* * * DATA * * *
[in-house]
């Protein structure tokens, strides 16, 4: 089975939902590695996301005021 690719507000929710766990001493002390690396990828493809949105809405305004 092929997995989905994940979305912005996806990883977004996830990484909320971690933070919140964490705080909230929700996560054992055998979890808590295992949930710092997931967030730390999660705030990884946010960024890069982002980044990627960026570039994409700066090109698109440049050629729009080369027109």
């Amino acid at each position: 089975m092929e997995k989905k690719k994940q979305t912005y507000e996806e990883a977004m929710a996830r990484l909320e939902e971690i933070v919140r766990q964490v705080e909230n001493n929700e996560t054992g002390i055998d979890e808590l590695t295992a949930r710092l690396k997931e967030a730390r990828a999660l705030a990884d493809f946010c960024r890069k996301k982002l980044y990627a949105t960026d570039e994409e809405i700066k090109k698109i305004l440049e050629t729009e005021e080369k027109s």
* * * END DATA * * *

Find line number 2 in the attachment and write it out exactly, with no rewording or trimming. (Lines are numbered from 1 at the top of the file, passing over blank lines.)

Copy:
């Protein structure tokens, strides 16, 4: 089975939902590695996301005021 690719507000929710766990001493002390690396990828493809949105809405305004 092929997995989905994940979305912005996806990883977004996830990484909320971690933070919140964490705080909230929700996560054992055998979890808590295992949930710092997931967030730390999660705030990884946010960024890069982002980044990627960026570039994409700066090109698109440049050629729009080369027109």